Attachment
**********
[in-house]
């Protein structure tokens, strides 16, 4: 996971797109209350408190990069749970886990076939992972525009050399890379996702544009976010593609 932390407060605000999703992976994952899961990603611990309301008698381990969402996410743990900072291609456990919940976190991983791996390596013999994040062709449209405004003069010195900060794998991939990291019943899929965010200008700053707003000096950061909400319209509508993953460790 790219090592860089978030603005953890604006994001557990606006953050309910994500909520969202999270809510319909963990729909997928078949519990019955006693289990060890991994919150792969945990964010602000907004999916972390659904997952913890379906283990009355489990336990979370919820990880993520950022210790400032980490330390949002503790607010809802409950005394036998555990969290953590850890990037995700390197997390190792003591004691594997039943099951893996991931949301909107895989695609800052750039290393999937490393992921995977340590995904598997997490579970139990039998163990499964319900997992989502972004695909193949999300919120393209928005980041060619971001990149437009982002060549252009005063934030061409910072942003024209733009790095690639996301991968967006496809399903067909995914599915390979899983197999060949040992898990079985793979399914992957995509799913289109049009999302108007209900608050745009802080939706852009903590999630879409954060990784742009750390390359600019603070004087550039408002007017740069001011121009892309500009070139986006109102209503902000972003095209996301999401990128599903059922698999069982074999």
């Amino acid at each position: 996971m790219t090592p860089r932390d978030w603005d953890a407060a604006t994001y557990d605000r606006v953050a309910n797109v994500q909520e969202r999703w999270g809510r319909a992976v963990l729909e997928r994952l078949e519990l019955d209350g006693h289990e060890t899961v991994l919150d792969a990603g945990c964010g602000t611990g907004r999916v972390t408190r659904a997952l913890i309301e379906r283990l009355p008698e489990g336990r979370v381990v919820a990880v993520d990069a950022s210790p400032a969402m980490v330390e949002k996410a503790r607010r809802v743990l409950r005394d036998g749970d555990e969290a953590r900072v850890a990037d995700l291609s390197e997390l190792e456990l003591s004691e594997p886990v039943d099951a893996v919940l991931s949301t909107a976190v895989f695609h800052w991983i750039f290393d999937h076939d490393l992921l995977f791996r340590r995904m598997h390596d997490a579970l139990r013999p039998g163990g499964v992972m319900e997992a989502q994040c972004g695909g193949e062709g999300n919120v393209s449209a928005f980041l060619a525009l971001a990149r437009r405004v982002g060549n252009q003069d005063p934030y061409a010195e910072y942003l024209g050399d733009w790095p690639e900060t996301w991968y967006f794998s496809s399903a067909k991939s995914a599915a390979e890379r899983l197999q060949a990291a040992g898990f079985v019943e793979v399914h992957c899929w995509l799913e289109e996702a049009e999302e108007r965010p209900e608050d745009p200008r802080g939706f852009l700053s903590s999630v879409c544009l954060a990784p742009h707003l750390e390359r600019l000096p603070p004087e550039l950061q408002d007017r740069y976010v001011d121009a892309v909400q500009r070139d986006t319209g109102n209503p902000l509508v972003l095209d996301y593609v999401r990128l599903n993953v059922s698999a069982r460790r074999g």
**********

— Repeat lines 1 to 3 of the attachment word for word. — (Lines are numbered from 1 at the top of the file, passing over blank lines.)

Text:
[in-house]
């Protein structure tokens, strides 16, 4: 996971797109209350408190990069749970886990076939992972525009050399890379996702544009976010593609 932390407060605000999703992976994952899961990603611990309301008698381990969402996410743990900072291609456990919940976190991983791996390596013999994040062709449209405004003069010195900060794998991939990291019943899929965010200008700053707003000096950061909400319209509508993953460790 790219090592860089978030603005953890604006994001557990606006953050309910994500909520969202999270809510319909963990729909997928078949519990019955006693289990060890991994919150792969945990964010602000907004999916972390659904997952913890379906283990009355489990336990979370919820990880993520950022210790400032980490330390949002503790607010809802409950005394036998555990969290953590850890990037995700390197997390190792003591004691594997039943099951893996991931949301909107895989695609800052750039290393999937490393992921995977340590995904598997997490579970139990039998163990499964319900997992989502972004695909193949999300919120393209928005980041060619971001990149437009982002060549252009005063934030061409910072942003024209733009790095690639996301991968967006496809399903067909995914599915390979899983197999060949040992898990079985793979399914992957995509799913289109049009999302108007209900608050745009802080939706852009903590999630879409954060990784742009750390390359600019603070004087550039408002007017740069001011121009892309500009070139986006109102209503902000972003095209996301999401990128599903059922698999069982074999």
């Amino acid at each position: 996971m790219t090592p860089r932390d978030w603005d953890a407060a604006t994001y557990d605000r606006v953050a309910n797109v994500q909520e969202r999703w999270g809510r319909a992976v963990l729909e997928r994952l078949e519990l019955d209350g006693h289990e060890t899961v991994l919150d792969a990603g945990c964010g602000t611990g907004r999916v972390t408190r659904a997952l913890i309301e379906r283990l009355p008698e489990g336990r979370v381990v919820a990880v993520d990069a950022s210790p400032a969402m980490v330390e949002k996410a503790r607010r809802v743990l409950r005394d036998g749970d555990e969290a953590r900072v850890a990037d995700l291609s390197e997390l190792e456990l003591s004691e594997p886990v039943d099951a893996v919940l991931s949301t909107a976190v895989f695609h800052w991983i750039f290393d999937h076939d490393l992921l995977f791996r340590r995904m598997h390596d997490a579970l139990r013999p039998g163990g499964v992972m319900e997992a989502q994040c972004g695909g193949e062709g999300n919120v393209s449209a928005f980041l060619a525009l971001a990149r437009r405004v982002g060549n252009q003069d005063p934030y061409a010195e910072y942003l024209g050399d733009w790095p690639e900060t996301w991968y967006f794998s496809s399903a067909k991939s995914a599915a390979e890379r899983l197999q060949a990291a040992g898990f079985v019943e793979v399914h992957c899929w995509l799913e289109e996702a049009e999302e108007r965010p209900e608050d745009p200008r802080g939706f852009l700053s903590s999630v879409c544009l954060a990784p742009h707003l750390e390359r600019l000096p603070p004087e550039l950061q408002d007017r740069y976010v001011d121009a892309v909400q500009r070139d986006t319209g109102n209503p902000l509508v972003l095209d996301y593609v999401r990128l599903n993953v059922s698999a069982r460790r074999g």